After supper, Darren came inside to tell us that there was an American Woodcock near one of the nets so we all went out to look at it. An Ovenbird, IMG_1510 August 20th: It was very windy this morning, and because of that we had to close some of the nets early, but we caught a Black-billed Cuckoo in the Heligoland trap. We all drew net pegs to see who would band the bird and I was very excited when my peg was chosen.

In the evening we put up some mist nets on the beach to catch shorebirds and caught two Least Sandpipers. They’re so small — weighing about 20 grams. An adult female Black-billed Cuckoo, IMG_1410

If you look closely on the primaries and primary coverts, you can see a slight tinge of blue on this female Indigo Bunting,

IMG_1424 Unfortunately, this year the Monarch Butterfly population decreased dramatically so there weren’t as many Monarchs at the Tip as in previous years. During my stay at the Tip, I saw four pairs of Monarchs mating, IMG_5965 A Bay-breasted Warbler, IMG_1590 August 21st: When I was out at the Tip with Euan, a volunteer from Scotland, seven Willets landed on the beach, and as we were just about to leave, three American Avocets flew in.

It was very neat to see both Willets and Avocets because they are fairly unusual species around Long Point. I added a new lifer to my list — a Great Black-backed Gull standing at the Tip with the Ring-billed Gulls. Birds waiting to be banded on one of our fairly busy days, IMG_1359 A Great-crested Flycatcher, IMG_1377 August 26th: We opened only one net this morning because of the strong winds but we did seven HT runs. We almost caught a Sora but it escaped through a hole in the mesh.

In our last HT run we caught a Yellow-billed Cuckoo! There was an immature Black-crowned Night Heron flying around, which then landed in some poplars. I saw 16 Monarchs on census, as well as two Ruby-throated Hummingbirds chasing a Red-winged Blackbird. A Brown Thrasher, IMG_1406 Darren found this huge Bullfrog one night near the lighthouse and brought it back to show the rest of us, IMG_1455 We caught this Blue-gray Gnatcatcher in the HT, but you need to have a special license to band gnatcatchers because their legs are so small; in fact, the smallest band LPBO has will fit right over a gnatcatcher leg. So if Blue-gray Gnatcatchers get caught at LPBO, they are released, IMG_1471 August 28th: It was raining in the morning so we didn’t open the nets until 9:30. We all went on census and saw 42 species, with a flock of Cape May Warblers, a Canada Warbler, a Blackburnian, Tennessee, and Magnolias in some bushes. In the nets we caught a Western Wood Pewee which is a very rare species for Long Point.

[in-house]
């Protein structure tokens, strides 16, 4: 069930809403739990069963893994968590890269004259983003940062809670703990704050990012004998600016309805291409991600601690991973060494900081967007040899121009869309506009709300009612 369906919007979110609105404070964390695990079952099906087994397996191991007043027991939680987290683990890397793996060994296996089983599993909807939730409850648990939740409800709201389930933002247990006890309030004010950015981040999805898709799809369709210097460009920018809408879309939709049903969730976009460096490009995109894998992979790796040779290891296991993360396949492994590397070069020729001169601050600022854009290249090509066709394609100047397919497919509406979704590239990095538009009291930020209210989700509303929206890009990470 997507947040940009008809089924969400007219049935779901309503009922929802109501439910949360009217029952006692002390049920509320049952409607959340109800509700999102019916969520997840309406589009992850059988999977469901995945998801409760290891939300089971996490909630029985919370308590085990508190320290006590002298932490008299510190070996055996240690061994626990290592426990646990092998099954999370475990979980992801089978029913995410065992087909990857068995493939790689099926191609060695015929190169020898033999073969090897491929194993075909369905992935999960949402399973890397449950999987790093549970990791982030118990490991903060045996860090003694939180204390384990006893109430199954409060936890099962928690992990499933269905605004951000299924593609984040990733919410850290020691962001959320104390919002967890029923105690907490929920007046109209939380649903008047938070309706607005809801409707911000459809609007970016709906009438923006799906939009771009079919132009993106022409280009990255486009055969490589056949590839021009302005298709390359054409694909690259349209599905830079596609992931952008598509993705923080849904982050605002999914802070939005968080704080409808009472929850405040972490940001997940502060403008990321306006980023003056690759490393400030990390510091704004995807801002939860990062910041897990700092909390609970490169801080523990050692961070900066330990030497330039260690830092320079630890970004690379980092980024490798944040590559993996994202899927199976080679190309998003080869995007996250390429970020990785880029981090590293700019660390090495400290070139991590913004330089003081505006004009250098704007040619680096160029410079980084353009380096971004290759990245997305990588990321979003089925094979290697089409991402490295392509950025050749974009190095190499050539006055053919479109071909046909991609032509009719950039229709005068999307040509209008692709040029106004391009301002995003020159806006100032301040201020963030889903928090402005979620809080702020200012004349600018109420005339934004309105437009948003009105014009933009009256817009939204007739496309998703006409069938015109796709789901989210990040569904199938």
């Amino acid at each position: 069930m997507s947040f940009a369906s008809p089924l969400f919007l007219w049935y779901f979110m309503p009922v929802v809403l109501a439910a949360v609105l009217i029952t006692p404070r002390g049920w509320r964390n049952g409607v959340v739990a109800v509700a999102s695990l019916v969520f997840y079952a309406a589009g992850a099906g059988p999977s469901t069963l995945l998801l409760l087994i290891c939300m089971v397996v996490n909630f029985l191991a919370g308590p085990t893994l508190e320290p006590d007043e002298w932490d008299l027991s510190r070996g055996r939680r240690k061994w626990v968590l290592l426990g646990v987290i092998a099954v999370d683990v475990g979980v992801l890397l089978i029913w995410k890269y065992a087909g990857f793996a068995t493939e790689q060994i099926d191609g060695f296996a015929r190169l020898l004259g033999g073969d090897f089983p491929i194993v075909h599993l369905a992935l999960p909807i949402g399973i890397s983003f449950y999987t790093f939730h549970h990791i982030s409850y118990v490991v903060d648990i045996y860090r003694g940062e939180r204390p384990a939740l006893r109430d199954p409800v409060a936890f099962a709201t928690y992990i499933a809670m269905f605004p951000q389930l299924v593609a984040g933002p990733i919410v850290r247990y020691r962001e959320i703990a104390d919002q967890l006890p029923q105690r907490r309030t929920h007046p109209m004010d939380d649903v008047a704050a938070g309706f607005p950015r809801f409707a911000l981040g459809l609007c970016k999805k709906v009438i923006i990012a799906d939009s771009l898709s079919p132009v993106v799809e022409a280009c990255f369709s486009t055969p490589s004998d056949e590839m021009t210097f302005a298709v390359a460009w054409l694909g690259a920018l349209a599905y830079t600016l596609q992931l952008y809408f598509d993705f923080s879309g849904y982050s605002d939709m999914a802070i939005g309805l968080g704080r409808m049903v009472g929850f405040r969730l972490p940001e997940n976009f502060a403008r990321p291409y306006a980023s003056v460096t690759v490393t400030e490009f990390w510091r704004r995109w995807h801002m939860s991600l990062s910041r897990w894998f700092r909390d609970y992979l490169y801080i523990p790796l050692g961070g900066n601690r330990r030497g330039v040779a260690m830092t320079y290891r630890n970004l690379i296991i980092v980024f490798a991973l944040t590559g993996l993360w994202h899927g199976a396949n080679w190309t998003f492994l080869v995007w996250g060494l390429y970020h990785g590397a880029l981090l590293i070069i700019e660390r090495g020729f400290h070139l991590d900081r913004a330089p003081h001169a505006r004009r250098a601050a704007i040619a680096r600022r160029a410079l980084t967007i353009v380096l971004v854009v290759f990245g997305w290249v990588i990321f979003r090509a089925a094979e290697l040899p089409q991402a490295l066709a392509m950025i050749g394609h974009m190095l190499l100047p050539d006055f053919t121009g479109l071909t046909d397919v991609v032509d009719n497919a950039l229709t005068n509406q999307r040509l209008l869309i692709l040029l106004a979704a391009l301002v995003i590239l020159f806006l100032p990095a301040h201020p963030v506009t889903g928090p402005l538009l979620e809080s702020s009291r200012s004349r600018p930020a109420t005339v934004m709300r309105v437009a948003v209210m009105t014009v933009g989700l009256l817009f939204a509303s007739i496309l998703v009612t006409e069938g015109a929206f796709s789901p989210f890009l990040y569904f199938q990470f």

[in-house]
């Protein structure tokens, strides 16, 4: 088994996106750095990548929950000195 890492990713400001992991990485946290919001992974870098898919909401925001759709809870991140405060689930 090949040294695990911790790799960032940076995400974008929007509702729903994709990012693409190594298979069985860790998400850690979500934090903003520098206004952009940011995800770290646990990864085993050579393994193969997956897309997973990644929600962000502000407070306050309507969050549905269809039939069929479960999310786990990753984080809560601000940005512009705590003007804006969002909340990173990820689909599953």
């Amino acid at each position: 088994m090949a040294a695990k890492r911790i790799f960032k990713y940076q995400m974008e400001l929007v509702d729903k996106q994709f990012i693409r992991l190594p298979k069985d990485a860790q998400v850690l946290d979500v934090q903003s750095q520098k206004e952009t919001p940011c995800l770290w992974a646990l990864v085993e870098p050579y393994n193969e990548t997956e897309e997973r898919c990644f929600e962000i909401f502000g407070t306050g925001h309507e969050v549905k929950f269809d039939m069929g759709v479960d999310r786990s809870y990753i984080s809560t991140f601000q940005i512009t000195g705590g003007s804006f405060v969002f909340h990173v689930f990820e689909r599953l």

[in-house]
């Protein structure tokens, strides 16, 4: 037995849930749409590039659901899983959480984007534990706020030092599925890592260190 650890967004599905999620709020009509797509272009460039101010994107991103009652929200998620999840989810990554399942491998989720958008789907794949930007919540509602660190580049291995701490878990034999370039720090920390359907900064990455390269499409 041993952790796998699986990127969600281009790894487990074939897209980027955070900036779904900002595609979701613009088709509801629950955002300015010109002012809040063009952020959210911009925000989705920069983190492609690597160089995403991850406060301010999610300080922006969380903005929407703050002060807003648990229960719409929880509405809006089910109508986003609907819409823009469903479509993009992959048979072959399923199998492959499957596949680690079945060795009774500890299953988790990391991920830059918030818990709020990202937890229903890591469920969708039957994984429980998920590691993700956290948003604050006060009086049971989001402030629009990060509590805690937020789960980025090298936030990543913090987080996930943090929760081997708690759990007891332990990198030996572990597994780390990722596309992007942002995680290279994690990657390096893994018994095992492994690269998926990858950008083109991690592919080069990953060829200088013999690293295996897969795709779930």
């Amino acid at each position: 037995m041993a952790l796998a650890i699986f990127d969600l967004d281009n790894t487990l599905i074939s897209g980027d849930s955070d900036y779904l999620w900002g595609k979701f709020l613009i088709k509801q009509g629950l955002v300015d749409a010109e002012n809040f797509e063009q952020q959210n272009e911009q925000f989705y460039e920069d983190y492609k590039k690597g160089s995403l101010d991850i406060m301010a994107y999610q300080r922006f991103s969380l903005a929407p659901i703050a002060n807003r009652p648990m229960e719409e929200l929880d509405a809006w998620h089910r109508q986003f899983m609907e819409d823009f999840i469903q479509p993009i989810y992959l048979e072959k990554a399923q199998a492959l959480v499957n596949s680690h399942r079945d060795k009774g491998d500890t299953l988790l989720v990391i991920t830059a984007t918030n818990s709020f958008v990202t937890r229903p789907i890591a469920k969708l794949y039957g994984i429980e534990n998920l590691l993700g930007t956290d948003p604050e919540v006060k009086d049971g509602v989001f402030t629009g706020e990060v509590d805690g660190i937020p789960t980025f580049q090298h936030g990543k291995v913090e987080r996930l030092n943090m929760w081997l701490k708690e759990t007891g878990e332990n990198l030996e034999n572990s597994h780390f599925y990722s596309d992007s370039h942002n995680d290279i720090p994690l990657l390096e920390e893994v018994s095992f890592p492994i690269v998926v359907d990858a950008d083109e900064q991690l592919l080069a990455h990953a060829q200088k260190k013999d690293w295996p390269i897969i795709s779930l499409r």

We took lots of photos and took a few feather samples. In the evening we did a supplementary census. It was really amazing to watch the thousands of gulls “hawking” for insects over the marsh. There were seven Common Nighthawks too. A Western Wood Pewee, IMG_1571 Stay tuned for part two! I hope to get it up as soon possible.